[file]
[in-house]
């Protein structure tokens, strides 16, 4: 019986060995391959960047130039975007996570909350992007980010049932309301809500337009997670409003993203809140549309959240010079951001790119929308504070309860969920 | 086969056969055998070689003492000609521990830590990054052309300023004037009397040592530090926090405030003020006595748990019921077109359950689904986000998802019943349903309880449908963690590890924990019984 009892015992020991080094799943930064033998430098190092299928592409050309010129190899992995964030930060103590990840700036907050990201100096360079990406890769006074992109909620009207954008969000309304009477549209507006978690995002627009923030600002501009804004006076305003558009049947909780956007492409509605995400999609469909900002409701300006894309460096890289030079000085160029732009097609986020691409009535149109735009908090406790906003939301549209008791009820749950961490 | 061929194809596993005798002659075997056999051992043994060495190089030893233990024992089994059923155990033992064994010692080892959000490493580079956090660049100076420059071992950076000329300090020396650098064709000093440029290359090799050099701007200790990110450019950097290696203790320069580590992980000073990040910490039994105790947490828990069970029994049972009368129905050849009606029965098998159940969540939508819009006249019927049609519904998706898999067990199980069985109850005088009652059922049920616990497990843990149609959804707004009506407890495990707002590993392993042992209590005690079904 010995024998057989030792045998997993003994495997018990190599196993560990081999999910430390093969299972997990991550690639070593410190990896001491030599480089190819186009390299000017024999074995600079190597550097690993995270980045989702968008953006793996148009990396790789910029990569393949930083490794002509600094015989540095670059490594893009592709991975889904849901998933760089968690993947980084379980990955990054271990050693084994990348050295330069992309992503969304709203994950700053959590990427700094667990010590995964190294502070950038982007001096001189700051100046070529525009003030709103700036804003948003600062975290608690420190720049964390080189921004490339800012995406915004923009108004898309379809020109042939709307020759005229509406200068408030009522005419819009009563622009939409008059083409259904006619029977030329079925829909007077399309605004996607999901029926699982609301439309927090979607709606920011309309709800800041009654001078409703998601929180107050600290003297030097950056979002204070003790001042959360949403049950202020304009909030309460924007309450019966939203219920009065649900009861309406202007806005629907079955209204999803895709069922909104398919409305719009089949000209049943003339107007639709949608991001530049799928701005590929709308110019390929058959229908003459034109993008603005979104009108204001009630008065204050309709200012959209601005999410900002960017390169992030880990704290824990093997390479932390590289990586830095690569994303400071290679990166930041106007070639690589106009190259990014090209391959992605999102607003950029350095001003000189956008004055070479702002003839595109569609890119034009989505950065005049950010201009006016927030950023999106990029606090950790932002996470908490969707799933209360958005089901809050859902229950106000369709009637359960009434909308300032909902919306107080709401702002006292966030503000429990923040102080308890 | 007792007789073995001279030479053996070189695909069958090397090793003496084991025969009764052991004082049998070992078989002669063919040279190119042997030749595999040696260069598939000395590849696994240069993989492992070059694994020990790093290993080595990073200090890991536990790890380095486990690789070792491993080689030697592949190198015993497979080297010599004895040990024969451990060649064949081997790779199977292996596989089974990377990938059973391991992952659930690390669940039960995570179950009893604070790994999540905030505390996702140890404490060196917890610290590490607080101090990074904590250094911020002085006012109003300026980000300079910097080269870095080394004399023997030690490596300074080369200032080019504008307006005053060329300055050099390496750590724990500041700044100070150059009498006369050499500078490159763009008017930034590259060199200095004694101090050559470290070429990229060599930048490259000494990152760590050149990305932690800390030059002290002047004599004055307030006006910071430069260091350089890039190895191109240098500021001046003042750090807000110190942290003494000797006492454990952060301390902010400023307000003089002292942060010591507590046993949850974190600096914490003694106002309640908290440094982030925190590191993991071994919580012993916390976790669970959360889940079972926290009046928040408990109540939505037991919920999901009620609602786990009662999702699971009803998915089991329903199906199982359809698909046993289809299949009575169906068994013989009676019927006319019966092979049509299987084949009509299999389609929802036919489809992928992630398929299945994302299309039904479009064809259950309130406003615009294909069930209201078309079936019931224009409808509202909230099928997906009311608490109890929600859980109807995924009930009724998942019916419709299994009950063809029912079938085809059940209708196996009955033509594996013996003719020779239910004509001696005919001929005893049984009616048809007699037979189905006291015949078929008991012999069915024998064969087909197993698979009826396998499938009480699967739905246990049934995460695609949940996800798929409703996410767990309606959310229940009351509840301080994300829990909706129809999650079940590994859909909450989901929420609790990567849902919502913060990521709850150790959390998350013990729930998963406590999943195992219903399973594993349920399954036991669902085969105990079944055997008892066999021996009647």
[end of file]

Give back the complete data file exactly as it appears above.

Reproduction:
[in-house]
């Protein structure tokens, strides 16, 4: 019986060995391959960047130039975007996570909350992007980010049932309301809500337009997670409003993203809140549309959240010079951001790119929308504070309860969920 | 086969056969055998070689003492000609521990830590990054052309300023004037009397040592530090926090405030003020006595748990019921077109359950689904986000998802019943349903309880449908963690590890924990019984 009892015992020991080094799943930064033998430098190092299928592409050309010129190899992995964030930060103590990840700036907050990201100096360079990406890769006074992109909620009207954008969000309304009477549209507006978690995002627009923030600002501009804004006076305003558009049947909780956007492409509605995400999609469909900002409701300006894309460096890289030079000085160029732009097609986020691409009535149109735009908090406790906003939301549209008791009820749950961490 | 061929194809596993005798002659075997056999051992043994060495190089030893233990024992089994059923155990033992064994010692080892959000490493580079956090660049100076420059071992950076000329300090020396650098064709000093440029290359090799050099701007200790990110450019950097290696203790320069580590992980000073990040910490039994105790947490828990069970029994049972009368129905050849009606029965098998159940969540939508819009006249019927049609519904998706898999067990199980069985109850005088009652059922049920616990497990843990149609959804707004009506407890495990707002590993392993042992209590005690079904 010995024998057989030792045998997993003994495997018990190599196993560990081999999910430390093969299972997990991550690639070593410190990896001491030599480089190819186009390299000017024999074995600079190597550097690993995270980045989702968008953006793996148009990396790789910029990569393949930083490794002509600094015989540095670059490594893009592709991975889904849901998933760089968690993947980084379980990955990054271990050693084994990348050295330069992309992503969304709203994950700053959590990427700094667990010590995964190294502070950038982007001096001189700051100046070529525009003030709103700036804003948003600062975290608690420190720049964390080189921004490339800012995406915004923009108004898309379809020109042939709307020759005229509406200068408030009522005419819009009563622009939409008059083409259904006619029977030329079925829909007077399309605004996607999901029926699982609301439309927090979607709606920011309309709800800041009654001078409703998601929180107050600290003297030097950056979002204070003790001042959360949403049950202020304009909030309460924007309450019966939203219920009065649900009861309406202007806005629907079955209204999803895709069922909104398919409305719009089949000209049943003339107007639709949608991001530049799928701005590929709308110019390929058959229908003459034109993008603005979104009108204001009630008065204050309709200012959209601005999410900002960017390169992030880990704290824990093997390479932390590289990586830095690569994303400071290679990166930041106007070639690589106009190259990014090209391959992605999102607003950029350095001003000189956008004055070479702002003839595109569609890119034009989505950065005049950010201009006016927030950023999106990029606090950790932002996470908490969707799933209360958005089901809050859902229950106000369709009637359960009434909308300032909902919306107080709401702002006292966030503000429990923040102080308890 | 007792007789073995001279030479053996070189695909069958090397090793003496084991025969009764052991004082049998070992078989002669063919040279190119042997030749595999040696260069598939000395590849696994240069993989492992070059694994020990790093290993080595990073200090890991536990790890380095486990690789070792491993080689030697592949190198015993497979080297010599004895040990024969451990060649064949081997790779199977292996596989089974990377990938059973391991992952659930690390669940039960995570179950009893604070790994999540905030505390996702140890404490060196917890610290590490607080101090990074904590250094911020002085006012109003300026980000300079910097080269870095080394004399023997030690490596300074080369200032080019504008307006005053060329300055050099390496750590724990500041700044100070150059009498006369050499500078490159763009008017930034590259060199200095004694101090050559470290070429990229060599930048490259000494990152760590050149990305932690800390030059002290002047004599004055307030006006910071430069260091350089890039190895191109240098500021001046003042750090807000110190942290003494000797006492454990952060301390902010400023307000003089002292942060010591507590046993949850974190600096914490003694106002309640908290440094982030925190590191993991071994919580012993916390976790669970959360889940079972926290009046928040408990109540939505037991919920999901009620609602786990009662999702699971009803998915089991329903199906199982359809698909046993289809299949009575169906068994013989009676019927006319019966092979049509299987084949009509299999389609929802036919489809992928992630398929299945994302299309039904479009064809259950309130406003615009294909069930209201078309079936019931224009409808509202909230099928997906009311608490109890929600859980109807995924009930009724998942019916419709299994009950063809029912079938085809059940209708196996009955033509594996013996003719020779239910004509001696005919001929005893049984009616048809007699037979189905006291015949078929008991012999069915024998064969087909197993698979009826396998499938009480699967739905246990049934995460695609949940996800798929409703996410767990309606959310229940009351509840301080994300829990909706129809999650079940590994859909909450989901929420609790990567849902919502913060990521709850150790959390998350013990729930998963406590999943195992219903399973594993349920399954036991669902085969105990079944055997008892066999021996009647």